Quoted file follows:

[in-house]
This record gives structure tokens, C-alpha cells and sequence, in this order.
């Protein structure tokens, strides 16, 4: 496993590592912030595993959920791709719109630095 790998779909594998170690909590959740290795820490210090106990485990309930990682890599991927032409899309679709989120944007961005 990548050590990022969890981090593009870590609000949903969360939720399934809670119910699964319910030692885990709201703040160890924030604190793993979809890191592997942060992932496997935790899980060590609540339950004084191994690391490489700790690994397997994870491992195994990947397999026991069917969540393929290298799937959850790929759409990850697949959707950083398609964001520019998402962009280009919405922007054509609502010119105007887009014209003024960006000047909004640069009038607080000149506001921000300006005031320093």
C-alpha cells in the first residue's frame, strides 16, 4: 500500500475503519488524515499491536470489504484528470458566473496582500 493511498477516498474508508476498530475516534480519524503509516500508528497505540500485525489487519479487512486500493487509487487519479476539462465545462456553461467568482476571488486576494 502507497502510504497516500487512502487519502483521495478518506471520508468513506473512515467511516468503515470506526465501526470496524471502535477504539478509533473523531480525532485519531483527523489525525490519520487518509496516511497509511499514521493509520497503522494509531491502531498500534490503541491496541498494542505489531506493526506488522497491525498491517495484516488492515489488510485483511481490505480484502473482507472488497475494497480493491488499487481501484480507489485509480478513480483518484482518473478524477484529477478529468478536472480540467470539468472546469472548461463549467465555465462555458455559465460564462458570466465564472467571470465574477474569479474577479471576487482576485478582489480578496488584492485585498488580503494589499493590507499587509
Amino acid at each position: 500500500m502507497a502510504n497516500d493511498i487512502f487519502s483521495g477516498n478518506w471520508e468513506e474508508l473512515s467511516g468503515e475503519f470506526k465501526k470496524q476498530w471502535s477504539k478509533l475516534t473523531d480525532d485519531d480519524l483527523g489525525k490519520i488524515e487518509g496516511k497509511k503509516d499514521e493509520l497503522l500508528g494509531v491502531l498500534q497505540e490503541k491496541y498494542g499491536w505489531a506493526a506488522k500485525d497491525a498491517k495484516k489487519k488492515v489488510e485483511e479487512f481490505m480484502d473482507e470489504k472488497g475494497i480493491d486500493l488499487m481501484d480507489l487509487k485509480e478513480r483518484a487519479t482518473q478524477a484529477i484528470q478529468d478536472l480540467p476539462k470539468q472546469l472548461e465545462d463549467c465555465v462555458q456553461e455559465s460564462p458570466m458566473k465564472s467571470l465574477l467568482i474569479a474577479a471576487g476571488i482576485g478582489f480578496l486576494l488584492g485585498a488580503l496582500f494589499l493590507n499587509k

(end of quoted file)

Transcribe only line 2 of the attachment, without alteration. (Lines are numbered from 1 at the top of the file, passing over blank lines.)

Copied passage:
This record gives structure tokens, C-alpha cells and sequence, in this order.